The film sees Paul Clifton(Stanley Baker)get a crew together to help him rob a Royal Mail train. Clifton has thought every possibility through, and is leaving nothing to chance. He doesn’t bet on the determined Scotland Yard Detective George Langdon (James Booth). Langdon gets to hear interesting info from some of his informers which alerts him to the fact that a big job is about to go down. Langdon and fellow colleagues set about trying to uncover what the job is, and do their best to capture the criminals.  

Solid performances can be found throughout by some of the best character actors in British film history.

Stanley Baker is excellent as the tough criminal mastermind who you wouldn’t want to mess with. James Booth (Baker’s co-star in the classic war flick Zulu)steals every scene he is in, as the copper determined to get the gang. Barry Foster, Clinton Greyn, Frank Finlay, George Sewell and William Marlowe all impress as members of Clifton’s crew. Joanna Pettet has a small role as Clifton’s stylish wife, she doesn’t get much to do here, but she does make an impression when she is on the screen.

My favourite scenes are the following. The opening car chase. Frank Finlay’s character being rescued from the prison yard. The line up, where the schoolteacher identifies the man who was driving the speeding car. Clifton’s wife asking him why he has a gun. The train robbery sequence. The discussion at the football match. I also really love the opening title sequence, where the names and credits go backwards, giving us the impression that the train is passing them by.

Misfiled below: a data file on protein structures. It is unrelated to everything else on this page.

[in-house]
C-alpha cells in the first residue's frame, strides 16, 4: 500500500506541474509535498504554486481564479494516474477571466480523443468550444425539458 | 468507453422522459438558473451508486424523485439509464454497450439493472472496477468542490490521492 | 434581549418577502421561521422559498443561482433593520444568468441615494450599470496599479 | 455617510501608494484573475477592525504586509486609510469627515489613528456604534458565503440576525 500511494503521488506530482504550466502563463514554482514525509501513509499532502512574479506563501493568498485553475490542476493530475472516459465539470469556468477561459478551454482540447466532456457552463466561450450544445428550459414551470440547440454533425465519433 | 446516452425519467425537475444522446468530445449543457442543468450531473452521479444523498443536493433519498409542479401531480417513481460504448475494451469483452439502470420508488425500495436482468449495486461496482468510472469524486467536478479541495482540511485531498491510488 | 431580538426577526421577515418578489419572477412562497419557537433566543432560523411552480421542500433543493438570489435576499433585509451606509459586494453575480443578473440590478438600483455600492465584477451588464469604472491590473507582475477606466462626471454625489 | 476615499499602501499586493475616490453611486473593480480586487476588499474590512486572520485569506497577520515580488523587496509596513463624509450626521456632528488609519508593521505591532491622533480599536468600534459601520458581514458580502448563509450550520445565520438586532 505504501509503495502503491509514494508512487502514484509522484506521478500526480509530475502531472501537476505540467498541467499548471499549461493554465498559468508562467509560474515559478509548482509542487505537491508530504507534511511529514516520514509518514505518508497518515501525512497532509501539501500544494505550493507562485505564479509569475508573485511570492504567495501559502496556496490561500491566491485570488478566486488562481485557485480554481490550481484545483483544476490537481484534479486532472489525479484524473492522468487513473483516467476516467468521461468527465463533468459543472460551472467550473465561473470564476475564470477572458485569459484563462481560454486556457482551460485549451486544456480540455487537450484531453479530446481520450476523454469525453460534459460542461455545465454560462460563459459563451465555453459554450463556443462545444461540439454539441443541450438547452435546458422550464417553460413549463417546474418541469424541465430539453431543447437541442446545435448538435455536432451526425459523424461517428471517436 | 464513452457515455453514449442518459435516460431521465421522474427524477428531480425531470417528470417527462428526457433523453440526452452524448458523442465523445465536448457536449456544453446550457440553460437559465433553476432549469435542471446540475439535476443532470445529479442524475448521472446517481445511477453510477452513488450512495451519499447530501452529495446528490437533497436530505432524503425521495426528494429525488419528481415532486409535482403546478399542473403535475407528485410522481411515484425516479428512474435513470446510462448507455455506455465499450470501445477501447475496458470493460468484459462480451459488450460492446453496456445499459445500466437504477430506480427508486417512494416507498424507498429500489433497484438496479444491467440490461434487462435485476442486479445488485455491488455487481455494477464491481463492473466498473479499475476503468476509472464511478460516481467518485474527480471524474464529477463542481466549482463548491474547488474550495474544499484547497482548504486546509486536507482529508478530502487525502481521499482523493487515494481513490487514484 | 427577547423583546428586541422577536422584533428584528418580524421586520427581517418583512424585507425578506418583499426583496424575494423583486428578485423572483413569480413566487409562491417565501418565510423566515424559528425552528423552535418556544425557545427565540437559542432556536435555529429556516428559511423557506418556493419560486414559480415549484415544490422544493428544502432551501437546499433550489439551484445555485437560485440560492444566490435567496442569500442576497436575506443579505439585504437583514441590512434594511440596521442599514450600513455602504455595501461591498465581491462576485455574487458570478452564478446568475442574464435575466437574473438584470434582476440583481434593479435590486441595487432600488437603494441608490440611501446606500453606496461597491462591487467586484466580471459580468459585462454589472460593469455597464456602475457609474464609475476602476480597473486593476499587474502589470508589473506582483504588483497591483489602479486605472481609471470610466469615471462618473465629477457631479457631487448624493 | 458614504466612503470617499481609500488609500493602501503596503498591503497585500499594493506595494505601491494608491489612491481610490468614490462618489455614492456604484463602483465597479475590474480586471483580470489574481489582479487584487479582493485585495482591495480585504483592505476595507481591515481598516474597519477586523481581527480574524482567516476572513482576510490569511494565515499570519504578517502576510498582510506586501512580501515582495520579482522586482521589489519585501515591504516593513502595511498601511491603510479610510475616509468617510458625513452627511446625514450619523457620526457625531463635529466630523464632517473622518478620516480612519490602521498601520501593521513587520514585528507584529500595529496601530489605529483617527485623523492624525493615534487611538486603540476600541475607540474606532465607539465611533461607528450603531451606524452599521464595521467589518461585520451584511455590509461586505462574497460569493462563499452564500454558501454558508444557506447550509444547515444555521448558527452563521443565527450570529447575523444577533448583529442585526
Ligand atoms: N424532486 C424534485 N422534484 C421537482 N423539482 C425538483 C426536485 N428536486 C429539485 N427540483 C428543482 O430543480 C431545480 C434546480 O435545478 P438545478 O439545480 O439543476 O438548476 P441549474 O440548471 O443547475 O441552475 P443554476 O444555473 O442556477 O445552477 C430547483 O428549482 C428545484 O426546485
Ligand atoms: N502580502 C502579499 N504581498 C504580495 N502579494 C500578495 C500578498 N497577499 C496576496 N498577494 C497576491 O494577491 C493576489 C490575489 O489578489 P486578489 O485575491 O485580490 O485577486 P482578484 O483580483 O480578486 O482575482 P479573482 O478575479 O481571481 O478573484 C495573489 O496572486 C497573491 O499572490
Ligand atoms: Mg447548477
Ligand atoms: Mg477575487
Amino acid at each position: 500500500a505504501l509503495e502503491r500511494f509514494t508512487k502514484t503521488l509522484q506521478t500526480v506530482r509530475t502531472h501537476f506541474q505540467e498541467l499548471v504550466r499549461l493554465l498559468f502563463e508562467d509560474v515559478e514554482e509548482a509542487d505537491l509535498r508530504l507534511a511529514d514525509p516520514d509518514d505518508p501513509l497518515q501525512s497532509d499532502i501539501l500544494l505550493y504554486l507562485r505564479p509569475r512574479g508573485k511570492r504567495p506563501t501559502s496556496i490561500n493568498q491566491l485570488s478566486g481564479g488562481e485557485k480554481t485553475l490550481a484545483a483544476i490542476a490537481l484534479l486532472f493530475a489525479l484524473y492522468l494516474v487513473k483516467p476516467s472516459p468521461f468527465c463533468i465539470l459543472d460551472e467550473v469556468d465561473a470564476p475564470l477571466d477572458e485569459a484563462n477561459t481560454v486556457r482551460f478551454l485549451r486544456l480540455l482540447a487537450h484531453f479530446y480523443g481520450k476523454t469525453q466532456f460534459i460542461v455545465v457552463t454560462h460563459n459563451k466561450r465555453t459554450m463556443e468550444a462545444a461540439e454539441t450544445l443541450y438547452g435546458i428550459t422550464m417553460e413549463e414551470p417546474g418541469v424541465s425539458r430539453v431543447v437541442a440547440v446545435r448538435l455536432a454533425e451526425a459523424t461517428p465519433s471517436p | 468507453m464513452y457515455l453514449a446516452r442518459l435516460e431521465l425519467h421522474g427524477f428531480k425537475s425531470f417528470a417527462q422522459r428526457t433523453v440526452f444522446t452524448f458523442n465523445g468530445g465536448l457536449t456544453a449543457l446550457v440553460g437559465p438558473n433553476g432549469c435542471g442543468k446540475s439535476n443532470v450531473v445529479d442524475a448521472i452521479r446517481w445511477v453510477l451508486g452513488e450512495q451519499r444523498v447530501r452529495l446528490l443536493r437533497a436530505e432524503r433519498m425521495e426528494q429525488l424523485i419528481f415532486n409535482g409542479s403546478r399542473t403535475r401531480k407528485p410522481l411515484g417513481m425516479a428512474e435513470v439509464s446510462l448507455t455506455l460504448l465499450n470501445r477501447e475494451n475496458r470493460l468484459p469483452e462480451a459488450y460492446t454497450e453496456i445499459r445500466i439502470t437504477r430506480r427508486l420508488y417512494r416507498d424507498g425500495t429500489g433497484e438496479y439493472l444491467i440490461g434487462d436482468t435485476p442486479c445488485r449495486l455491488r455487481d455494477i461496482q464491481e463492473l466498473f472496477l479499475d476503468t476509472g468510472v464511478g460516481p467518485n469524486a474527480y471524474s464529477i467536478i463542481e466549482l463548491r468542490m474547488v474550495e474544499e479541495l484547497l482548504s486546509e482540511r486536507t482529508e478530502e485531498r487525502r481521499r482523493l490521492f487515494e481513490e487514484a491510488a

This is a realistic and thrilling crime film inspired by a incredible true story. I’d also like to say that fans of vintage British cars will be in for a real treat, this film is full of old cars that are sure to bring back happy memories for car lovers.

I highly recommend you see this one on Blu-Ray to see it looking at its best. The Network Blu-Ray release also has lots of very good extras to enjoy, including an interesting interview with Stanley Baker.

Any other fans of this film? Please leave your comments below.

 

 

 

 

 

 

British Cinema, Tributes To Classic Stars

Your Favourite Vivien Leigh Film Performances?

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Vivien has long been a favourite of mine. Much more than simply being enchanting, delicate and beautiful; Vivien could make your heart break for her characters one moment and get you cheering for them in the next. On screen she could be fragile, gentle, strong and fearless, and whatever she appeared in she always stole each and every scene she was in.